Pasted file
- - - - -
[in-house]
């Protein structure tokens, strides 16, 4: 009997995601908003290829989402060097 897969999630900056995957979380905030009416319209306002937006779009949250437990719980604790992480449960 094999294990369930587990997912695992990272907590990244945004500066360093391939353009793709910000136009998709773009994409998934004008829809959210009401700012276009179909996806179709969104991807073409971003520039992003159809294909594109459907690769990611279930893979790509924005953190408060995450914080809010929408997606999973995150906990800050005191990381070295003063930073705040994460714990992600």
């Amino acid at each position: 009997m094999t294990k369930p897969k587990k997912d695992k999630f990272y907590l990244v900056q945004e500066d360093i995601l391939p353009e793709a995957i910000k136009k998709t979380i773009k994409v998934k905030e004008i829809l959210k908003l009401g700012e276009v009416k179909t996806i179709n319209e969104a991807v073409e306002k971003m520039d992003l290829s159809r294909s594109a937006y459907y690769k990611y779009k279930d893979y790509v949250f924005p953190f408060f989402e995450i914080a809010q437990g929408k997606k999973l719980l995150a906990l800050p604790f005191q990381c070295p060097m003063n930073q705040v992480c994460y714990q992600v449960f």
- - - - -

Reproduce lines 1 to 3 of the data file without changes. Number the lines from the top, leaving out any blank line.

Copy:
[in-house]
């Protein structure tokens, strides 16, 4: 009997995601908003290829989402060097 897969999630900056995957979380905030009416319209306002937006779009949250437990719980604790992480449960 094999294990369930587990997912695992990272907590990244945004500066360093391939353009793709910000136009998709773009994409998934004008829809959210009401700012276009179909996806179709969104991807073409971003520039992003159809294909594109459907690769990611279930893979790509924005953190408060995450914080809010929408997606999973995150906990800050005191990381070295003063930073705040994460714990992600």
């Amino acid at each position: 009997m094999t294990k369930p897969k587990k997912d695992k999630f990272y907590l990244v900056q945004e500066d360093i995601l391939p353009e793709a995957i910000k136009k998709t979380i773009k994409v998934k905030e004008i829809l959210k908003l009401g700012e276009v009416k179909t996806i179709n319209e969104a991807v073409e306002k971003m520039d992003l290829s159809r294909s594109a937006y459907y690769k990611y779009k279930d893979y790509v949250f924005p953190f408060f989402e995450i914080a809010q437990g929408k997606k999973l719980l995150a906990l800050p604790f005191q990381c070295p060097m003063n930073q705040v992480c994460y714990q992600v449960f």